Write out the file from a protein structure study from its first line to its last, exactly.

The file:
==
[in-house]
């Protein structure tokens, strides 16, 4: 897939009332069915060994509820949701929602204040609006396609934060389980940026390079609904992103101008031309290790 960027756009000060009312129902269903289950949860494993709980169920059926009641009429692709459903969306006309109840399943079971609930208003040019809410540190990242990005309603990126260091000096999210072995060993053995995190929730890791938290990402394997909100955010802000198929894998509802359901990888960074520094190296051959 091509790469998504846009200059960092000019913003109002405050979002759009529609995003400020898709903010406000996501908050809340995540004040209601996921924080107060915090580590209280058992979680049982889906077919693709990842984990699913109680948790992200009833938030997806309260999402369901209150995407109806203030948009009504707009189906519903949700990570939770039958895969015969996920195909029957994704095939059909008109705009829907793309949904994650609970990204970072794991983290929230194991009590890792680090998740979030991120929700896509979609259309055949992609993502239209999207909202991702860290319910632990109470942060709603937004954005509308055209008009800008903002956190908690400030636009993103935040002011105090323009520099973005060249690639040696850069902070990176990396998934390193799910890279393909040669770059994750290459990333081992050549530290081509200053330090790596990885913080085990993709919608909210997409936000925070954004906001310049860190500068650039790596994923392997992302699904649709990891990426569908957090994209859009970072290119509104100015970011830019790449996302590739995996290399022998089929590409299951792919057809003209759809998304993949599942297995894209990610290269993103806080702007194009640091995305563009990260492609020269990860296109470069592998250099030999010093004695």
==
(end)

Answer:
[in-house]
């Protein structure tokens, strides 16, 4: 897939009332069915060994509820949701929602204040609006396609934060389980940026390079609904992103101008031309290790 960027756009000060009312129902269903289950949860494993709980169920059926009641009429692709459903969306006309109840399943079971609930208003040019809410540190990242990005309603990126260091000096999210072995060993053995995190929730890791938290990402394997909100955010802000198929894998509802359901990888960074520094190296051959 091509790469998504846009200059960092000019913003109002405050979002759009529609995003400020898709903010406000996501908050809340995540004040209601996921924080107060915090580590209280058992979680049982889906077919693709990842984990699913109680948790992200009833938030997806309260999402369901209150995407109806203030948009009504707009189906519903949700990570939770039958895969015969996920195909029957994704095939059909008109705009829907793309949904994650609970990204970072794991983290929230194991009590890792680090998740979030991120929700896509979609259309055949992609993502239209999207909202991702860290319910632990109470942060709603937004954005509308055209008009800008903002956190908690400030636009993103935040002011105090323009520099973005060249690639040696850069902070990176990396998934390193799910890279393909040669770059994750290459990333081992050549530290081509200053330090790596990885913080085990993709919608909210997409936000925070954004906001310049860190500068650039790596994923392997992302699904649709990891990426569908957090994209859009970072290119509104100015970011830019790449996302590739995996290399022998089929590409299951792919057809003209759809998304993949599942297995894209990610290269993103806080702007194009640091995305563009990260492609020269990860296109470069592998250099030999010093004695």